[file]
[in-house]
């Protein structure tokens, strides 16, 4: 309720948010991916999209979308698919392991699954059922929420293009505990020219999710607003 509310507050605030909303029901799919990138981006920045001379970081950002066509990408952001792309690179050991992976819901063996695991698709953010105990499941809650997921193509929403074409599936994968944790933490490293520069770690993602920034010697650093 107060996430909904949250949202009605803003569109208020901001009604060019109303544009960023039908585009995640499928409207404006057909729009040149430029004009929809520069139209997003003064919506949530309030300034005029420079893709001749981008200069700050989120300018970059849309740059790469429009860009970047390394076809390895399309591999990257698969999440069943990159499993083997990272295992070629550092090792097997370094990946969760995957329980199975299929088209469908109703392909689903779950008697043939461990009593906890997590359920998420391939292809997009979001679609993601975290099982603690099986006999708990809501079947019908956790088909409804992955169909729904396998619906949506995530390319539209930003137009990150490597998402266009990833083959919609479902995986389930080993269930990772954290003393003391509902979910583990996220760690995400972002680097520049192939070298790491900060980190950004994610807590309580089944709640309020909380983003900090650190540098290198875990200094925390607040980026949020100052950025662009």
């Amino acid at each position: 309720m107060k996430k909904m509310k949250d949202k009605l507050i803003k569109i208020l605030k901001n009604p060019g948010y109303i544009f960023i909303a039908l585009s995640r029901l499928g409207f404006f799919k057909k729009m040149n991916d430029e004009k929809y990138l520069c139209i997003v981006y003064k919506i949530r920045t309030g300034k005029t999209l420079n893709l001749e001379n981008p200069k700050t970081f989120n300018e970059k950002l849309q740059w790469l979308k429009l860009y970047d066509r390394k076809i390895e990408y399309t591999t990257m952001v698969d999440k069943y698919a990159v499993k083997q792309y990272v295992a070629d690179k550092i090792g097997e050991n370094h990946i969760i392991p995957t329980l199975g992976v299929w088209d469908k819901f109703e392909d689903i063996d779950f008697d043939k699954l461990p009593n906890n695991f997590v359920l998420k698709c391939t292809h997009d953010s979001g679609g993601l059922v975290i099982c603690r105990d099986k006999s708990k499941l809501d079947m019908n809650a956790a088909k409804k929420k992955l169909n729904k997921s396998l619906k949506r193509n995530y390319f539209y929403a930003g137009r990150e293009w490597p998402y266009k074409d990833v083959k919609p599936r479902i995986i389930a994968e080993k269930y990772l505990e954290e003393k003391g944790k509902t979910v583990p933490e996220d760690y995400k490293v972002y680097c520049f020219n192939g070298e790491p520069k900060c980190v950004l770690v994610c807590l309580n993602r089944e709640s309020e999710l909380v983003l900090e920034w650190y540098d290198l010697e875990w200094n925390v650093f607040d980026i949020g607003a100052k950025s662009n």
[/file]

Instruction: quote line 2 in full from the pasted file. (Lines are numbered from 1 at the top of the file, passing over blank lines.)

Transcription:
């Protein structure tokens, strides 16, 4: 309720948010991916999209979308698919392991699954059922929420293009505990020219999710607003 509310507050605030909303029901799919990138981006920045001379970081950002066509990408952001792309690179050991992976819901063996695991698709953010105990499941809650997921193509929403074409599936994968944790933490490293520069770690993602920034010697650093 107060996430909904949250949202009605803003569109208020901001009604060019109303544009960023039908585009995640499928409207404006057909729009040149430029004009929809520069139209997003003064919506949530309030300034005029420079893709001749981008200069700050989120300018970059849309740059790469429009860009970047390394076809390895399309591999990257698969999440069943990159499993083997990272295992070629550092090792097997370094990946969760995957329980199975299929088209469908109703392909689903779950008697043939461990009593906890997590359920998420391939292809997009979001679609993601975290099982603690099986006999708990809501079947019908956790088909409804992955169909729904396998619906949506995530390319539209930003137009990150490597998402266009990833083959919609479902995986389930080993269930990772954290003393003391509902979910583990996220760690995400972002680097520049192939070298790491900060980190950004994610807590309580089944709640309020909380983003900090650190540098290198875990200094925390607040980026949020100052950025662009």